The Therapeutic Effect of Speechvive on Prosody in Parkinson's Disease

Brianna Rose Kiefer, Purdue University


It is well known that physiological impairments secondary to Parkinson’s Disease (PD) negatively impact speech production. Individuals with PD display vocal, prosodic, resonant, and articulatory abnormalities which reduce communicative effectiveness. Prosody is a broad term which refers to the alterations in pitch, duration, and loudness used by speakers to convey important linguistic and paralinguistic information during speech. Little is known about the prosodic abnormalities associated with PD relative to healthy older adults; however, it is well known that individuals with PD display impairments in their ability to modulate the acoustic cues (pitch, duration, intensity) associated with prosodic inflection in speech. Literature presently lacks sufficient evidence to support treatment paradigms commonly used to address dysprosody in PD. Thus, there is a significant need to develop and investigate potential evidence-based treatment paradigms for dysprosody associated with PD. The present study aimed to examine the potential treatment effects the SpeechVive device has on treating dysprosody in PD. Acoustic recordings were obtained from 15 individuals with PD during a reading task. Participants read the passage at the start of the study and 12 weeks later, after wearing the SpeechVive device for the intervening weeks. Main outcome measures examined productions of contrastive stress, intonation contours, rate, and patterns of pausing. The results revealed that participants increased vocal intensity levels during the production of stressed words and improved standard deviation of pitch during the productions of intonation contours. Lastly, the device was found to improve participants’ abilities to pause relative to syntactic boundaries.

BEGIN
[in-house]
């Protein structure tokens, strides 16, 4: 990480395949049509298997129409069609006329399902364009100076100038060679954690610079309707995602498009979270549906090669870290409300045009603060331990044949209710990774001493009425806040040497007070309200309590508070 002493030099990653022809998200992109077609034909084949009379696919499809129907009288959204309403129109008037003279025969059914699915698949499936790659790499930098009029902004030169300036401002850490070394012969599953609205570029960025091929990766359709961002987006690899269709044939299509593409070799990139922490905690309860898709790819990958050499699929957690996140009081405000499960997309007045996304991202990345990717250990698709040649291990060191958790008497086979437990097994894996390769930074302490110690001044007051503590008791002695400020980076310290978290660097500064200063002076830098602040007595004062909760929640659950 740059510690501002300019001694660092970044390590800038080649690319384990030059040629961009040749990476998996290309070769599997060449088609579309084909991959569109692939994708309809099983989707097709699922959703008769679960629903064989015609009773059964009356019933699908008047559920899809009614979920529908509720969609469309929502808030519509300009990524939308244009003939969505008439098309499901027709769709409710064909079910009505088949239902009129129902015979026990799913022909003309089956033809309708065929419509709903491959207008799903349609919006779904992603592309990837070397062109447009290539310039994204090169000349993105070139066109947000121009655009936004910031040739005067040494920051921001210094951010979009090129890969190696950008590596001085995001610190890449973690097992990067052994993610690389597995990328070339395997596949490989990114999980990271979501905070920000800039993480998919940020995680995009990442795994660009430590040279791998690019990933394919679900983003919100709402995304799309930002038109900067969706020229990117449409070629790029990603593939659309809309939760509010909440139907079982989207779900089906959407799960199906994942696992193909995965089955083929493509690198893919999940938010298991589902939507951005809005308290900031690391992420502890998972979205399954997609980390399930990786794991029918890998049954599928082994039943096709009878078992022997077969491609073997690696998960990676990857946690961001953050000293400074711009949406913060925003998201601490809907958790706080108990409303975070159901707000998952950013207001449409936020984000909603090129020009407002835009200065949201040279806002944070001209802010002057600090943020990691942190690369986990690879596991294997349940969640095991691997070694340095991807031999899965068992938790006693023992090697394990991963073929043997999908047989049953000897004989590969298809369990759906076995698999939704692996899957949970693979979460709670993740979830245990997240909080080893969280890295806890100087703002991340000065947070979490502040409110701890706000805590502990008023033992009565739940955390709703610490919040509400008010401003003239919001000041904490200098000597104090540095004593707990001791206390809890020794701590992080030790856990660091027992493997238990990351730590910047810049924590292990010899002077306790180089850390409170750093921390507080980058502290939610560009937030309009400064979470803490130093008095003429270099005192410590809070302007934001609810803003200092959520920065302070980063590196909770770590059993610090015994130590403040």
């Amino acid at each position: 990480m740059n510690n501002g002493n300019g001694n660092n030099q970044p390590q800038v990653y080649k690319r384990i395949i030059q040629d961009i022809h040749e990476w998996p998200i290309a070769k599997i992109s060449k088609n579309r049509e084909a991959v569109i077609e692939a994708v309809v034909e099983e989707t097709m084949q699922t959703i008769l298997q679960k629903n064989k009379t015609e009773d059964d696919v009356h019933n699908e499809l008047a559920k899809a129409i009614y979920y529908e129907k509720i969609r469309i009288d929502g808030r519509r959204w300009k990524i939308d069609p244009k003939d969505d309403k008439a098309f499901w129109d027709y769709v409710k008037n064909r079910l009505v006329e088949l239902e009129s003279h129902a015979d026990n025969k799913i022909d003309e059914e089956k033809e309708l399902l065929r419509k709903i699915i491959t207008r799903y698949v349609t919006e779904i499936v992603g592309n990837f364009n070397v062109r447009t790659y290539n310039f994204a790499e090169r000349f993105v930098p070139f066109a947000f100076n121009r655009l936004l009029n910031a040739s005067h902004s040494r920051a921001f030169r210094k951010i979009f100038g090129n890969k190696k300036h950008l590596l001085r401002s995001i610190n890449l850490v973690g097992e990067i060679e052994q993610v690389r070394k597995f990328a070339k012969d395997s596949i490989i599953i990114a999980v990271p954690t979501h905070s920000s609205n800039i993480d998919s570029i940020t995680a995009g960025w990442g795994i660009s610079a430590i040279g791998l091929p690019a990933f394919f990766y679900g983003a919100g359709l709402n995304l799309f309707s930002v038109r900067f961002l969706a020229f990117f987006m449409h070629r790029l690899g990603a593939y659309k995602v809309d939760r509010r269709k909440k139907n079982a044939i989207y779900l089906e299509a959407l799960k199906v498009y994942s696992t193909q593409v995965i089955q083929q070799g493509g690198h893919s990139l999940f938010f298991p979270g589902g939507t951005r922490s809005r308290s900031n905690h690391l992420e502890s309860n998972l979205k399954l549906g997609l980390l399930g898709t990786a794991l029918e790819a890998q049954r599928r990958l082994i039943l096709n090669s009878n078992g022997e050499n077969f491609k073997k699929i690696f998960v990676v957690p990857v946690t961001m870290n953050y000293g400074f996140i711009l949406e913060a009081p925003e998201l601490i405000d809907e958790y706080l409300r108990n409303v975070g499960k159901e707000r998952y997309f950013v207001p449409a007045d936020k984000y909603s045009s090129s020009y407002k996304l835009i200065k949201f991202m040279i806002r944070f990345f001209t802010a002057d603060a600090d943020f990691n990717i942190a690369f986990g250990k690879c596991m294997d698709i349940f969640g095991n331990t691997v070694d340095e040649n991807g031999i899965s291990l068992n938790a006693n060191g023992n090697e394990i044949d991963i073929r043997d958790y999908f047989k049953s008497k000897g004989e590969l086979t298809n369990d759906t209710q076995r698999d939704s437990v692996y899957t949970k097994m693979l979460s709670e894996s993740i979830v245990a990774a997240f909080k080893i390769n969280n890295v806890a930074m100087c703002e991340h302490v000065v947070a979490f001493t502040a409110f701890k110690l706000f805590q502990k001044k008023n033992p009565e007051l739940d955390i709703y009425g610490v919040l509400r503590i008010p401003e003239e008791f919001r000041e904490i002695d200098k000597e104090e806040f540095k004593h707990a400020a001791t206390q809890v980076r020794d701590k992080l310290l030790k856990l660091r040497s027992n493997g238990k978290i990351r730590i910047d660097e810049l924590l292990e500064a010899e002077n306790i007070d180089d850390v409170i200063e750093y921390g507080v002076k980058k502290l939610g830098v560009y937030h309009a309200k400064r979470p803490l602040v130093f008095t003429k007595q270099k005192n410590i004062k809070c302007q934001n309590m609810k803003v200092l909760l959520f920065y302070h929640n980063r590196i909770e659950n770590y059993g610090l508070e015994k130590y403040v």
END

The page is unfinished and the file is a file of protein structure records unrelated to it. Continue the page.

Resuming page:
Huber, Purdue University.

Subject Area

Linguistics|Speech therapy|Acoustics

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